How it works.
Dollar-cost averaging, in the US, or as it is generally known “unit cost averaging,” “incremental trading,” or the “cost average effect,” is an investment strategy that aims to reduce the impact of volatility in the financial markets by separating the investment capital into smaller sums and having them invested periodically into a given instrument, instead of all at once.
A prerequisite with this strategy is that the above mentioned smaller sums of investment capital will be separated into equal parts and will be invested into periodically into fixed time intervals and on one predetermined financial instrument.
- Easy to implement.
- “Set and forget” investment strategy.
- Suitable for passive and beginner investors.
- Minimizes the sort term price fluctuation.
- Smaller investment capital required.
- This strategy doesn’t work for stocks that move sideways for many years.
- This strategy assumes that the investor doesn’t know how to value an asset.
- Although this strategy eliminates the sort term price fluctuation, it does not help on a stock at a downward trend.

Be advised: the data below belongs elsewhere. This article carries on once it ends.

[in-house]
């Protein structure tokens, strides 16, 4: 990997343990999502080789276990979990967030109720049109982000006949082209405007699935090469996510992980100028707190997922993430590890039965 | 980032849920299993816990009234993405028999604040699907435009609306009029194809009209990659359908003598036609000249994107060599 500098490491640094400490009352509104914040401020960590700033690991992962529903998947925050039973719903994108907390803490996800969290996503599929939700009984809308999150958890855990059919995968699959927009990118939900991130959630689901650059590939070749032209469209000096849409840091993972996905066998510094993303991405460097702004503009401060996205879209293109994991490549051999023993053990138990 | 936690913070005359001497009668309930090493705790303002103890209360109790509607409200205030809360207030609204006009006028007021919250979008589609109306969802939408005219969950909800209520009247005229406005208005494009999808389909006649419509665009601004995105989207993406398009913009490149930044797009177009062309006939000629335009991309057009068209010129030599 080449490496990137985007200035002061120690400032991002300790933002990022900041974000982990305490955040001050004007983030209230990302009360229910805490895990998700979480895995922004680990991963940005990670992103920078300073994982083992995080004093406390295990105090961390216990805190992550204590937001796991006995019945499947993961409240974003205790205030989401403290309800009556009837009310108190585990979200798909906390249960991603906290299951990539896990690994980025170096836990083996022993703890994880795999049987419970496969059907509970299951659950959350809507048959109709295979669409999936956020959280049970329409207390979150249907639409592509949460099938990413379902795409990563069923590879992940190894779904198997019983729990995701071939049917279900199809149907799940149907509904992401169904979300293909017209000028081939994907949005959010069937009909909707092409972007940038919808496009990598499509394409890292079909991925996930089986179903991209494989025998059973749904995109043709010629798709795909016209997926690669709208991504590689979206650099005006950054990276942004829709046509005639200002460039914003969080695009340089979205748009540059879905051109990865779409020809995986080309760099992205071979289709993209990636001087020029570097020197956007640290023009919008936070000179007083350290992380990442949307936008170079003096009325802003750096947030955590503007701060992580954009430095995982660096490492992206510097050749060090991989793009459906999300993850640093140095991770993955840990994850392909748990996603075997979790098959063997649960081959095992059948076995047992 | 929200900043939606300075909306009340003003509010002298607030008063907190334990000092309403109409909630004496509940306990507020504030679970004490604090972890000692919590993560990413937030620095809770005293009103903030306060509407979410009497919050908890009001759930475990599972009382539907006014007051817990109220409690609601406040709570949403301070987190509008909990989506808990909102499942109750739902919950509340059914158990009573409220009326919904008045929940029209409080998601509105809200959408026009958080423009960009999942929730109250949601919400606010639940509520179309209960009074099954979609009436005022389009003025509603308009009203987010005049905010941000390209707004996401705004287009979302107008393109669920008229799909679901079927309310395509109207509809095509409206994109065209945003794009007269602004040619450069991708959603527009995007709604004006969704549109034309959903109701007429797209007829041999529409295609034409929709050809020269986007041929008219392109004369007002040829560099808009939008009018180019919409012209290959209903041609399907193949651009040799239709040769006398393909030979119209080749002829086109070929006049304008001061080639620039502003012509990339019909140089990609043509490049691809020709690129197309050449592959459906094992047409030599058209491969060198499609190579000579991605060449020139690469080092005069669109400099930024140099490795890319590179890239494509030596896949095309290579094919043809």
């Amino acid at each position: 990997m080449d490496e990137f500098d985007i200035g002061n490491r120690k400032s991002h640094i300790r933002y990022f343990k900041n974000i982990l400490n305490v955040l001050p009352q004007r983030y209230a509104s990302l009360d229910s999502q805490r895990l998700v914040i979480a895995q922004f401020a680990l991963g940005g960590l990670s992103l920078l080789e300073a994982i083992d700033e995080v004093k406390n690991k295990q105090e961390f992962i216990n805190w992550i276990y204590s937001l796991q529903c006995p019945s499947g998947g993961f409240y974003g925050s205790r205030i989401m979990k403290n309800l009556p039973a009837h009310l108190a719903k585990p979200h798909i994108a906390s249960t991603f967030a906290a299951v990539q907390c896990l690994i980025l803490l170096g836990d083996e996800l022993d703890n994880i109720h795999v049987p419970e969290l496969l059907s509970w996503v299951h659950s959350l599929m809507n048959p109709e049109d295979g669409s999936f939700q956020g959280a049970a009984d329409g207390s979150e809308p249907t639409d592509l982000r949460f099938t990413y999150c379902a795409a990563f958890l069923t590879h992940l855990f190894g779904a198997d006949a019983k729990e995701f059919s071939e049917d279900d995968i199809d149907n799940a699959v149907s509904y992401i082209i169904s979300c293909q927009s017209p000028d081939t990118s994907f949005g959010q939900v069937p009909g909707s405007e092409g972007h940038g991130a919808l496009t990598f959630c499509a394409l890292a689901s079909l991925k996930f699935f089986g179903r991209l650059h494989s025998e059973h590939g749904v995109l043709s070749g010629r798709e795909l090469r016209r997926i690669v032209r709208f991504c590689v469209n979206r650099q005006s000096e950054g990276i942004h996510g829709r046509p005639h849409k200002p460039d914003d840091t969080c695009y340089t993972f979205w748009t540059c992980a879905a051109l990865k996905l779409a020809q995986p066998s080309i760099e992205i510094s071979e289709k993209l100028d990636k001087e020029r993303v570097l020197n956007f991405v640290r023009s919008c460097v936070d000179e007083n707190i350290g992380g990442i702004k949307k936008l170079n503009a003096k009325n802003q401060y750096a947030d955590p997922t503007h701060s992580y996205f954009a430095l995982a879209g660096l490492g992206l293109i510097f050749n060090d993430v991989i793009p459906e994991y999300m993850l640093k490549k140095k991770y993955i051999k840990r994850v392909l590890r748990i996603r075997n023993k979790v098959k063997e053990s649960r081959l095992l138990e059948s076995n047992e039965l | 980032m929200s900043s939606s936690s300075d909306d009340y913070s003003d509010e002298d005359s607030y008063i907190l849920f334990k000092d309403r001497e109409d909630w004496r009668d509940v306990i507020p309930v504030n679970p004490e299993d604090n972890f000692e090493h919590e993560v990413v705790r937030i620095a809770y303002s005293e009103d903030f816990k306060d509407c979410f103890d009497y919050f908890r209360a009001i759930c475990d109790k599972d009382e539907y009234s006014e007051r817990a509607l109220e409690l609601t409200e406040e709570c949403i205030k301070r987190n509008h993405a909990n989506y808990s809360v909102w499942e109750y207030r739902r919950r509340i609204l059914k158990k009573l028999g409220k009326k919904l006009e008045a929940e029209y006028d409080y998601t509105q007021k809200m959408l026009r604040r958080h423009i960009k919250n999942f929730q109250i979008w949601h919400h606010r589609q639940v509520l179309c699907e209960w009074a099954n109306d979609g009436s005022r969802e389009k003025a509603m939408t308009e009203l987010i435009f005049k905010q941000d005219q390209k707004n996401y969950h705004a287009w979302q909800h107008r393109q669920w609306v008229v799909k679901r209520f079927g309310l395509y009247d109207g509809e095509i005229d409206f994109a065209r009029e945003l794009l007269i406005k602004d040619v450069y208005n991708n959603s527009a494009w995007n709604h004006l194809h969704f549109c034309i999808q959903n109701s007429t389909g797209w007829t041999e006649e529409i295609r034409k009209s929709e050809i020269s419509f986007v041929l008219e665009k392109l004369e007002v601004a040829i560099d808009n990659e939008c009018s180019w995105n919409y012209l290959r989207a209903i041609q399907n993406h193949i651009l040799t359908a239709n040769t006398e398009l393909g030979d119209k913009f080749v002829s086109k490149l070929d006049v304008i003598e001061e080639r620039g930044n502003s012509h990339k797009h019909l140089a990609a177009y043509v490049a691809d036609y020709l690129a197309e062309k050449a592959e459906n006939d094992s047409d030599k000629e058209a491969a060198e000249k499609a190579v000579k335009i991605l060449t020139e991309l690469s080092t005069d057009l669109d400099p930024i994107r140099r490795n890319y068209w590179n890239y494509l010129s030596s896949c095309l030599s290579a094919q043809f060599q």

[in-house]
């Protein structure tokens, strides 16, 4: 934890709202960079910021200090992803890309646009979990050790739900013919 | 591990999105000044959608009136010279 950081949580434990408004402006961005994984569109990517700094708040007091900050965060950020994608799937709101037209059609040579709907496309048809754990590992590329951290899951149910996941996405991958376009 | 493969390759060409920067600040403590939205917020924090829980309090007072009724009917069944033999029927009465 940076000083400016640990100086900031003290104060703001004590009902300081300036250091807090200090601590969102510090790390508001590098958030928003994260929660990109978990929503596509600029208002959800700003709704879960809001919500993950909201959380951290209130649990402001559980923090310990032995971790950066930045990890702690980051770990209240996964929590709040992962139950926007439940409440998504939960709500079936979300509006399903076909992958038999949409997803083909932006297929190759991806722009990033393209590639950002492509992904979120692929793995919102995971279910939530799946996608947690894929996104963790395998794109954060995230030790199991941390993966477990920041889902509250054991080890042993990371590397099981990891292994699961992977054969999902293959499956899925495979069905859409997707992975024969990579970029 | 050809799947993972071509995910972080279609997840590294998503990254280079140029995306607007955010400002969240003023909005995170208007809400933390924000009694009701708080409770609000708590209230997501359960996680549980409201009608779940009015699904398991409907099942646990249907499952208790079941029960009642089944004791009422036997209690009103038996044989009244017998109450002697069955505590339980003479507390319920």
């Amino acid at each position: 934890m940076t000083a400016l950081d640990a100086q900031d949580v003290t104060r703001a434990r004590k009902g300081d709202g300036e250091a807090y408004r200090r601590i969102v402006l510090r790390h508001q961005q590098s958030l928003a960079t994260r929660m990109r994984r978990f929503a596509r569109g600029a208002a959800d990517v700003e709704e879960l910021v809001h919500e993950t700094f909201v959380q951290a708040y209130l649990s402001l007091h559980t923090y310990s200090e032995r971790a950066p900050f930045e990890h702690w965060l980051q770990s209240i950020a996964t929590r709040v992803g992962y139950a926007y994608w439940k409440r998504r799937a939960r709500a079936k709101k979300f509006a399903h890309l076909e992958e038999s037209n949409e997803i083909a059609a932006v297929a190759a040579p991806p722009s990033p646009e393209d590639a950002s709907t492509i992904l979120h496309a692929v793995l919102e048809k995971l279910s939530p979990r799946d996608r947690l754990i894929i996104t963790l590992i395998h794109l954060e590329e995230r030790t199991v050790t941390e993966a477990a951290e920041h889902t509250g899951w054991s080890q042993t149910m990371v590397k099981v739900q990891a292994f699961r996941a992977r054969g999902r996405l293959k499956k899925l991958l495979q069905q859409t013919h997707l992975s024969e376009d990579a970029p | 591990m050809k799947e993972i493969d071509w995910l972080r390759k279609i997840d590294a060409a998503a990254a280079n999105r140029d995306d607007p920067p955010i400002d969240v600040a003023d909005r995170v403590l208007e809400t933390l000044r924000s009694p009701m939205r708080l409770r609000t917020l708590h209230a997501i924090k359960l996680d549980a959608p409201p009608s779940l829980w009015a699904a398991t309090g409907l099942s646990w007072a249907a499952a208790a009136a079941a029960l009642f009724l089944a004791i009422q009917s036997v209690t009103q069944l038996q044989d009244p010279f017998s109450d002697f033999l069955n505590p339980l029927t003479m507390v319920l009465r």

- Psychology plays a huge role. It is difficult for many investors to invest in a company constantly when the price is on a temporary downward move.
Jack Bogle on DCA strategy.
The opposite “lump sum” investment strategy.
Unlike the DCA strategy, the lump sum strategy requires the full amount to be invested all at once on a financial instrument.
You must be aware of the risks and be willing to accept them in order to invest in these markets. Don’t trade with money you can’t afford to lose. The information contained in this article is for educational purposes only and is not to be a recommendation for any specific investment. Trading any market carries a high level of risk, and may not be suitable for all investors.